Our room, Hidalgo, at night. Stairs leading to the bathroom on the left; small patios outside doors to the right overlooked a lovely garden. There was also a massive desk at the other end of this room, and then a living room with couches/TV/fireplace just through a doorway on the left.

The bathroom hiding downstairs from our bedroom... This extended towards the right to have enough space for 5 people to do yoga on that rug, a huge closet, + 2 chairs as part of the, uh, viewing gallery?

The bathroom hiding downstairs from our bedroom... This extended towards the right to have enough space for 5 people to do yoga on that rug, a huge closet, + 2 chairs as part of the, uh, viewing gallery?

A shot of the horses socializing on Sunday morning. (photo courtesy Alla K.)

A shot of the horses socializing on Sunday morning. (photo courtesy Alla K.)

Wandering into the back half of the building, we discovered a beautiful fountain and open courtyard surrounded by some of the many horse stables onsite (they have 10 horses & 2 burros, and guided rides are included in the price!). We headed off to the right, winding our way back towards the garden where a pool and jacuzzi awaited discovery amongst the fruit trees and flowers. The garden revealed the source of the squash flowers (flores de calabaza) that we would later dine on, filled with potatoes and lightly fried. There seemed to be a vineyard in the works, but it was tough to tell how successful it is just yet.  Circling back around, we stopped to chat with the pretty ponies (and braying burros), and promptly returned for further debate over whether we’d each made the correct room choice. :)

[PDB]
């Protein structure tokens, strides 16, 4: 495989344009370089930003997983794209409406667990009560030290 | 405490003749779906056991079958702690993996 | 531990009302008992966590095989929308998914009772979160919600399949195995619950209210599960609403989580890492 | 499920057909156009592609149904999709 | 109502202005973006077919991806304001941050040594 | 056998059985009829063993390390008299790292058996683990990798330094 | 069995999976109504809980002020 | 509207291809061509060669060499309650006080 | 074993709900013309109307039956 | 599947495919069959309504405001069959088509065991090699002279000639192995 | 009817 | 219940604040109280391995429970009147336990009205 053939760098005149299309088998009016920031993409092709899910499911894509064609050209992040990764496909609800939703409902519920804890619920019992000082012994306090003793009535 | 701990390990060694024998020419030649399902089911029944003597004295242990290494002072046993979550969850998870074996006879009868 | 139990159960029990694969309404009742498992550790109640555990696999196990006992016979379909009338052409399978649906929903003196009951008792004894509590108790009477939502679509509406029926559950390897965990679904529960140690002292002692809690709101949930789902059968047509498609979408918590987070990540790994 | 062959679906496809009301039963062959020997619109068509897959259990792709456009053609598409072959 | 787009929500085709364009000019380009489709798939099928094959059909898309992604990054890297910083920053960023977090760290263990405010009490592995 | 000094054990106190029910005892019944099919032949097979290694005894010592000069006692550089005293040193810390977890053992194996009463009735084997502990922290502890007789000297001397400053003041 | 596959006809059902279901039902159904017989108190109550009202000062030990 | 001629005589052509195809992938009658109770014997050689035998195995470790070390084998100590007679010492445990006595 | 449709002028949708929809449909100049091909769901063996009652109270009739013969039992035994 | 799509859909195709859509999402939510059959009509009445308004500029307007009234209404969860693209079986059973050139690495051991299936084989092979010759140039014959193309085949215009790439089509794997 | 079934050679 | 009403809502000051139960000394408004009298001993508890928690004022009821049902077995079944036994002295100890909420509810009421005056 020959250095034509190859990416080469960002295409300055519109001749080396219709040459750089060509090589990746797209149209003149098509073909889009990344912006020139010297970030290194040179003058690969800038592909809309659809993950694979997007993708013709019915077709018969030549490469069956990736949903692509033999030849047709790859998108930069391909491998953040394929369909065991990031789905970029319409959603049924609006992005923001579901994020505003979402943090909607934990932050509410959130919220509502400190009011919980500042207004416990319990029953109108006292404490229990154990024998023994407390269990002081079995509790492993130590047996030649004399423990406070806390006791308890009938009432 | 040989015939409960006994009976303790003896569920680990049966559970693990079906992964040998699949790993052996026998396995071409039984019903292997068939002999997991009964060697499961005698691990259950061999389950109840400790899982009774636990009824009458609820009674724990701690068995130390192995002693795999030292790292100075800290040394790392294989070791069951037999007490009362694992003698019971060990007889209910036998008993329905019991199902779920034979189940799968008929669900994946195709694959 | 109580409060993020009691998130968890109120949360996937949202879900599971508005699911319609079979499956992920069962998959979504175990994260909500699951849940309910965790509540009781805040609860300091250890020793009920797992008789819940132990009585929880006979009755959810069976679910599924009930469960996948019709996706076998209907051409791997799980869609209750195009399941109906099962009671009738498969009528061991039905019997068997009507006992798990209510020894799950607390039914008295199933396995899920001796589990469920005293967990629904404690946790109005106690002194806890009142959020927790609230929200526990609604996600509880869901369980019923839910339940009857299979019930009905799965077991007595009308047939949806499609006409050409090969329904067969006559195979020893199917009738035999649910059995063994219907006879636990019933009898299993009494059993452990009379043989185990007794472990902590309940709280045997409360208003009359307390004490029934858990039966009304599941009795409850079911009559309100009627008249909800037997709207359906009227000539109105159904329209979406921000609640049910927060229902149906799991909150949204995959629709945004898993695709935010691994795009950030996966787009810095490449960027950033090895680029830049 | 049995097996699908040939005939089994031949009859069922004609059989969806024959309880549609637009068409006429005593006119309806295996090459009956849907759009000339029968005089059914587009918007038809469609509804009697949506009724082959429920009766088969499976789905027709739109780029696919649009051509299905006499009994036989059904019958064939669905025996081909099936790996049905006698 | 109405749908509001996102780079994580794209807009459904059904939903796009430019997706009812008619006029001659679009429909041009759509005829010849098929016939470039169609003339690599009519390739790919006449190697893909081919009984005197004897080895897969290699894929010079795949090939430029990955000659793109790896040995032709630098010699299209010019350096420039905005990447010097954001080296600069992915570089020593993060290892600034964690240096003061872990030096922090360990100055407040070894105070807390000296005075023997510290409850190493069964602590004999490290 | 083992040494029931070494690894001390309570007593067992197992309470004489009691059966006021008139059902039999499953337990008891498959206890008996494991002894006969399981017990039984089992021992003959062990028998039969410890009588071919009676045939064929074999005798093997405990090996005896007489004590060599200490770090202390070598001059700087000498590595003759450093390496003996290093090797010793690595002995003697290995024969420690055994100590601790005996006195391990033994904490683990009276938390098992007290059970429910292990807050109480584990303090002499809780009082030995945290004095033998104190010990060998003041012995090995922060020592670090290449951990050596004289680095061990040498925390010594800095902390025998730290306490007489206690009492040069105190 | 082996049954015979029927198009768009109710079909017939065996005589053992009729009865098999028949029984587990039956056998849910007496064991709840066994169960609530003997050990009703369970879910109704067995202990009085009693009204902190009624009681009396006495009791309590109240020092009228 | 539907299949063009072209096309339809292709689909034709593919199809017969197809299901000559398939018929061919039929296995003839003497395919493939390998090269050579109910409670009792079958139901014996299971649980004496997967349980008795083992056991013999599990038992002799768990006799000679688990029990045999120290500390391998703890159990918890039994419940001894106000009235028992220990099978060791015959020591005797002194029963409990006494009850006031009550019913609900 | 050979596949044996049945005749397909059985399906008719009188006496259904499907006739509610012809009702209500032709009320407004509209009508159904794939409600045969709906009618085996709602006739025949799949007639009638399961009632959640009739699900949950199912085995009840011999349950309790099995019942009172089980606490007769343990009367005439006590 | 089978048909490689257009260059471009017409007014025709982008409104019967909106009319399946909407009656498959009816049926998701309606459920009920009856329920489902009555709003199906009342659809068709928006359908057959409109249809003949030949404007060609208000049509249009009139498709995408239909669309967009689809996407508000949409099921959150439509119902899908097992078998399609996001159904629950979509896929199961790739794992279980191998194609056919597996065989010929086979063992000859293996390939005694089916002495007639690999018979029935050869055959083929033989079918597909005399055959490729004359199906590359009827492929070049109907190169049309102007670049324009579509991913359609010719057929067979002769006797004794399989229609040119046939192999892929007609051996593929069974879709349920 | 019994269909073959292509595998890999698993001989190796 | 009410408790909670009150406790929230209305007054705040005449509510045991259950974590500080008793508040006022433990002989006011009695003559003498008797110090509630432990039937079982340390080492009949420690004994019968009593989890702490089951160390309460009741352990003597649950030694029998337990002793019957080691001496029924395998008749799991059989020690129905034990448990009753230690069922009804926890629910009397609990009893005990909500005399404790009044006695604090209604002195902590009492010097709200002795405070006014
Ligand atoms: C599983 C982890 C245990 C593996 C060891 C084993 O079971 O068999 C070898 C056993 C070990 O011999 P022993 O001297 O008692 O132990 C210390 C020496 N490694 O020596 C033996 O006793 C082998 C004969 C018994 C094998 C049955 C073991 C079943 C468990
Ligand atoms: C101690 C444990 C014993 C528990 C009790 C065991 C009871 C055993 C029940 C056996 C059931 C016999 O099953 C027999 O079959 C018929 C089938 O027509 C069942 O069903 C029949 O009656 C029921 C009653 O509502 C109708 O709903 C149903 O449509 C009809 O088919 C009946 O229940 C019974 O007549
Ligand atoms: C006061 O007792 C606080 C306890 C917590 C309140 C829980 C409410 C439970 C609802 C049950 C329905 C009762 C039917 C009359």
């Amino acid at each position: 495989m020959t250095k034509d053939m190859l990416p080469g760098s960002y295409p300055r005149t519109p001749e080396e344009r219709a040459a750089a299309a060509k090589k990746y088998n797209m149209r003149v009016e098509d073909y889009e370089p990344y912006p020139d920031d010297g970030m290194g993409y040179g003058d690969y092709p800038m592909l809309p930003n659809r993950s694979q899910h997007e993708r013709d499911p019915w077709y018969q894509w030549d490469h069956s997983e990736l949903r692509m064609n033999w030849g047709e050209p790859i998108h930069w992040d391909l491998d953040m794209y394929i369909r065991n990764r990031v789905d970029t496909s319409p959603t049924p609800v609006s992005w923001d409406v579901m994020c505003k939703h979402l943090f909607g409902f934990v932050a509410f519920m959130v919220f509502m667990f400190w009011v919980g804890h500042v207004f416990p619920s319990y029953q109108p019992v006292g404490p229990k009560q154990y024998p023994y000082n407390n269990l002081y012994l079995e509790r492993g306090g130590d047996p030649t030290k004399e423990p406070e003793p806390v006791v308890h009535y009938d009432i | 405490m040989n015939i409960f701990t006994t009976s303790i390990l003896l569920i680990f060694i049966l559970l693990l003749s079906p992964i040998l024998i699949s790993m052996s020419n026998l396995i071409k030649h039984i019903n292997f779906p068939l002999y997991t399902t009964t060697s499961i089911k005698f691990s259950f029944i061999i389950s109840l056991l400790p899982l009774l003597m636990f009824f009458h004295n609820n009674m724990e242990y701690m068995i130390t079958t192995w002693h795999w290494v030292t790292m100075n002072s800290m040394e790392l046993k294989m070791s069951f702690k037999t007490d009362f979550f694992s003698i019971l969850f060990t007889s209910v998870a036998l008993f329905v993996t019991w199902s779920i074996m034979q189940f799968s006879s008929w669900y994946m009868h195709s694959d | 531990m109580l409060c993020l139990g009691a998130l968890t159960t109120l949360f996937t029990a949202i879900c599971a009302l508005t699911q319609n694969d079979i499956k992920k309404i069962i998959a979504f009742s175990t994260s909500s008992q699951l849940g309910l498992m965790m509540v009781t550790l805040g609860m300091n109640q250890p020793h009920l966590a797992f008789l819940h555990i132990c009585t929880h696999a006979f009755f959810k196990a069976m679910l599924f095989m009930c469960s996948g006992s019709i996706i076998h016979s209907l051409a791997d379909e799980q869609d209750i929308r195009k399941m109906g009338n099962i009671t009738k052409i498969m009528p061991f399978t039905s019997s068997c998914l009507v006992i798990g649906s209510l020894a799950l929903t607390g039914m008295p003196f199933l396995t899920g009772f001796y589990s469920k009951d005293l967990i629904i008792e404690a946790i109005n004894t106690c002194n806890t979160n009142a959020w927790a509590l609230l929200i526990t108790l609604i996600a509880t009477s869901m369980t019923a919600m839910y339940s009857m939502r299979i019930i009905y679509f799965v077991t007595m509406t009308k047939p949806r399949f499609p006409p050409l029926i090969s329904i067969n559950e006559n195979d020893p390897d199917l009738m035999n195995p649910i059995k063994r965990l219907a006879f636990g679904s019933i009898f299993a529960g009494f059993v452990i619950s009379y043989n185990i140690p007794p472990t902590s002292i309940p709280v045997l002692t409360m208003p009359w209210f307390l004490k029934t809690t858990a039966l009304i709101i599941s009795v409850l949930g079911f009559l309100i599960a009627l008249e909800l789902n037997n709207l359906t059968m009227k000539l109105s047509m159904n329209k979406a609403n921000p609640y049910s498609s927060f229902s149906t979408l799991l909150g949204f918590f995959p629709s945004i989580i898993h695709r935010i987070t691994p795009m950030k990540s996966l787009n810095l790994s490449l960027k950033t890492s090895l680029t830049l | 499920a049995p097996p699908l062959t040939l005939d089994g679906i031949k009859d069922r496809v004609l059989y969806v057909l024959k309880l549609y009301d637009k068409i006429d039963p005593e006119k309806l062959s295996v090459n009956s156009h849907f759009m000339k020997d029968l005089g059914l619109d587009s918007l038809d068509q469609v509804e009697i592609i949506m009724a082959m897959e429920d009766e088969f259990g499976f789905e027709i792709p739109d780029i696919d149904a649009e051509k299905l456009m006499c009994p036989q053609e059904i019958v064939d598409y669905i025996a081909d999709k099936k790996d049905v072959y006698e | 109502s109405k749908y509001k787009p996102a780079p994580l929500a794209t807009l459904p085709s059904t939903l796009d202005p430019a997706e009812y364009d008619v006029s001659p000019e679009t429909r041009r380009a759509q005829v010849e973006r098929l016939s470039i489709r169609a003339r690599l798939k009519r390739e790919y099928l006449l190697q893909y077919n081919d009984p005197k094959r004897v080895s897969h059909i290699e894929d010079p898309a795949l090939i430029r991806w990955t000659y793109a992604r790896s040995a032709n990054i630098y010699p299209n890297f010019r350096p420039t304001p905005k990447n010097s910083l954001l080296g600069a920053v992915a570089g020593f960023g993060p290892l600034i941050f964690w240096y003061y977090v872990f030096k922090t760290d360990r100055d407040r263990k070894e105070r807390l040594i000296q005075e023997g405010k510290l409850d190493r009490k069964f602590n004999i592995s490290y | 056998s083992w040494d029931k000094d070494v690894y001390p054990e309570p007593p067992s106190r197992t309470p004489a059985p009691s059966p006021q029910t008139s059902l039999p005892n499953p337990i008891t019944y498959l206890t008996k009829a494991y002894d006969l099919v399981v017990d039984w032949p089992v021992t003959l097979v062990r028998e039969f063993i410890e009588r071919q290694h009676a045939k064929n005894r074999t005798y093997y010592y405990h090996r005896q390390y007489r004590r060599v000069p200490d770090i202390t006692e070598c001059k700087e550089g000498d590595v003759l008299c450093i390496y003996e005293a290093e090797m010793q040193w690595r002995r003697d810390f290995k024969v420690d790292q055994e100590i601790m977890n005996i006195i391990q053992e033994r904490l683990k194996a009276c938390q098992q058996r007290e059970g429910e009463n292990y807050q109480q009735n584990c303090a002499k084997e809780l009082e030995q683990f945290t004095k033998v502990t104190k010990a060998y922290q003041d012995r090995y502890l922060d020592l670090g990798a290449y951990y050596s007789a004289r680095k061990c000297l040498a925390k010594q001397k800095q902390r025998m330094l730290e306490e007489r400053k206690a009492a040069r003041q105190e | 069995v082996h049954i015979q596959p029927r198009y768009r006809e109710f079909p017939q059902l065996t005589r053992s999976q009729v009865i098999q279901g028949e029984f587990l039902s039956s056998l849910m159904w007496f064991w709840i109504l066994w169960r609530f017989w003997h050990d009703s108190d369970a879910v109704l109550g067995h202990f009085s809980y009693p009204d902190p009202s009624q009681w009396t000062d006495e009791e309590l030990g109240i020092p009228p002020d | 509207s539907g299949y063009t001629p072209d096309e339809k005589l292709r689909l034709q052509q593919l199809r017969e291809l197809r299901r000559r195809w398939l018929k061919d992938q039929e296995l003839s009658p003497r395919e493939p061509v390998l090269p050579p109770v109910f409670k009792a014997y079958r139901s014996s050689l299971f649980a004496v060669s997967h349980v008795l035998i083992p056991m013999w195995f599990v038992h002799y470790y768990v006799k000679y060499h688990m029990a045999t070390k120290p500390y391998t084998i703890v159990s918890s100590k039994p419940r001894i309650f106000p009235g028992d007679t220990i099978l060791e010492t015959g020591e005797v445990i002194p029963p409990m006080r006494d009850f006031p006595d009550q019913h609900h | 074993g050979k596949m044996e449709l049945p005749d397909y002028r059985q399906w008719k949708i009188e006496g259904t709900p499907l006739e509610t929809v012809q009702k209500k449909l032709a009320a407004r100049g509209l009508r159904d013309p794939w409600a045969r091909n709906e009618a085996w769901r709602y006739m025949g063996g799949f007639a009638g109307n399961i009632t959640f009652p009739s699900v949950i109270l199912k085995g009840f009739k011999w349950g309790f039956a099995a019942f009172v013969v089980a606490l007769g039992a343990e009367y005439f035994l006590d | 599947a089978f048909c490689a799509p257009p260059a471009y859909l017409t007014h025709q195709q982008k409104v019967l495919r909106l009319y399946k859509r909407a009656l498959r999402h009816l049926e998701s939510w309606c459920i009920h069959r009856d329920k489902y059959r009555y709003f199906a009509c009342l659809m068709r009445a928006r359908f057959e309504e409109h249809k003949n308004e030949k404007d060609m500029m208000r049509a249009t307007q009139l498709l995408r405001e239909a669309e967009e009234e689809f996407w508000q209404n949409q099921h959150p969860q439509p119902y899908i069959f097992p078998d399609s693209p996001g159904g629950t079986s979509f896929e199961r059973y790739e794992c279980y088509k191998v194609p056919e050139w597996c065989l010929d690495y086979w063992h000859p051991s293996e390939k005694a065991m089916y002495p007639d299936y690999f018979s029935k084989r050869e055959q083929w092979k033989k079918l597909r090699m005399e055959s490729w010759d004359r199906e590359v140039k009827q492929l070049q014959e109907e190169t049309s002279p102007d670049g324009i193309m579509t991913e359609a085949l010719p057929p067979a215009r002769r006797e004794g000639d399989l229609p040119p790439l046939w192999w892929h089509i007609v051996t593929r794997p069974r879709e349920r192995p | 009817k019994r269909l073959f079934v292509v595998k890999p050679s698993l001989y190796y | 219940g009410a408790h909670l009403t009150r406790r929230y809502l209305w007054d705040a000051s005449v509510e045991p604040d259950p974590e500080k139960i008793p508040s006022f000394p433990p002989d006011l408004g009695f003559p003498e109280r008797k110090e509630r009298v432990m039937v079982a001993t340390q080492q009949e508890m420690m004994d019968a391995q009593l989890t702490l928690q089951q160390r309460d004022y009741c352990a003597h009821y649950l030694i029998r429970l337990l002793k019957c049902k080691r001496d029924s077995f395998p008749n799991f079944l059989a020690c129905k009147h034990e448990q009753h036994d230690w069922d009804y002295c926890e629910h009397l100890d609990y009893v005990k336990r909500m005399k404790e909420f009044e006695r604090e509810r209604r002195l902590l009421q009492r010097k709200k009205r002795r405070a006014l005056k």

The pool located behind the main hacienda building; jacuzzi is just to the right.

The pool located behind the main hacienda building; jacuzzi is just to the right.

A view over the up-and-coming vineyard out to the mountains in the distance. Some neighbor kids frolic nearby.

A view over the up-and-coming vineyard out to the mountains in the distance. Some neighbor kids frolic nearby.

Here's the wall at the rear of the hacienda that is riddled with bullets. They've not redone/built around this area out of respect to what happened here many moons ago...

Here's the aforementioned bullet-filled wall. They've not redone/built around this area out of respect to what happened here many moons ago...

From a historical perspective, there were plenty of interesting tidbits to be had. Construction on Las Trancas began back in 1567, but it didn’t receive the official “hacienda” moniker until 1709. (Centuries-old? Check.) As elaborated upon on the website, it housed notable visitors during Mexico’s turbulent fight for independence like Father Miguel Hidalgo, whose fav room John & I stayed in. One of John’s top pics from the trip shows a wall on the back side of the property that is riddled with bullet holes, perhaps at the expense of the group of renegade soldiers who hijacked a caravan of silver passing by & were rounded up to be “dealt with”.  There are also some unexcavated tunnels leading out from beneath the hacienda, used by a prior owner for as a secret escape route as needed.